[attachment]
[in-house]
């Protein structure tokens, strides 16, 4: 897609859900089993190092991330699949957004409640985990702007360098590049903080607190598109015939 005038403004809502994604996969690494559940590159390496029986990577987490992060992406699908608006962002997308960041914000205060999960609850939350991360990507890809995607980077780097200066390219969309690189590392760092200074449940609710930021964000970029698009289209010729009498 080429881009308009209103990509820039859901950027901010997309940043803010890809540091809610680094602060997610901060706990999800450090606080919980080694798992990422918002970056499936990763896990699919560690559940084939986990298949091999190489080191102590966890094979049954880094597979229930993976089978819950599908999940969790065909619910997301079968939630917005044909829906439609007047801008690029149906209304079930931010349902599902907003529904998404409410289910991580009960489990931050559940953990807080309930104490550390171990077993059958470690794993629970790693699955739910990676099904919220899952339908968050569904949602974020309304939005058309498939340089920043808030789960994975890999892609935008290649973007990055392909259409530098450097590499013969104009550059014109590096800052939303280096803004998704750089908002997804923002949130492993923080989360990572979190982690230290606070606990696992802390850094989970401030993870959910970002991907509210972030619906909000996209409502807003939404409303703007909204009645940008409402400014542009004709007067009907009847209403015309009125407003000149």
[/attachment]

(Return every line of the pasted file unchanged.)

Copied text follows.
[in-house]
């Protein structure tokens, strides 16, 4: 897609859900089993190092991330699949957004409640985990702007360098590049903080607190598109015939 005038403004809502994604996969690494559940590159390496029986990577987490992060992406699908608006962002997308960041914000205060999960609850939350991360990507890809995607980077780097200066390219969309690189590392760092200074449940609710930021964000970029698009289209010729009498 080429881009308009209103990509820039859901950027901010997309940043803010890809540091809610680094602060997610901060706990999800450090606080919980080694798992990422918002970056499936990763896990699919560690559940084939986990298949091999190489080191102590966890094979049954880094597979229930993976089978819950599908999940969790065909619910997301079968939630917005044909829906439609007047801008690029149906209304079930931010349902599902907003529904998404409410289910991580009960489990931050559940953990807080309930104490550390171990077993059958470690794993629970790693699955739910990676099904919220899952339908968050569904949602974020309304939005058309498939340089920043808030789960994975890999892609935008290649973007990055392909259409530098450097590499013969104009550059014109590096800052939303280096803004998704750089908002997804923002949130492993923080989360990572979190982690230290606070606990696992802390850094989970401030993870959910970002991907509210972030619906909000996209409502807003939404409303703007909204009645940008409402400014542009004709007067009907009847209403015309009125407003000149």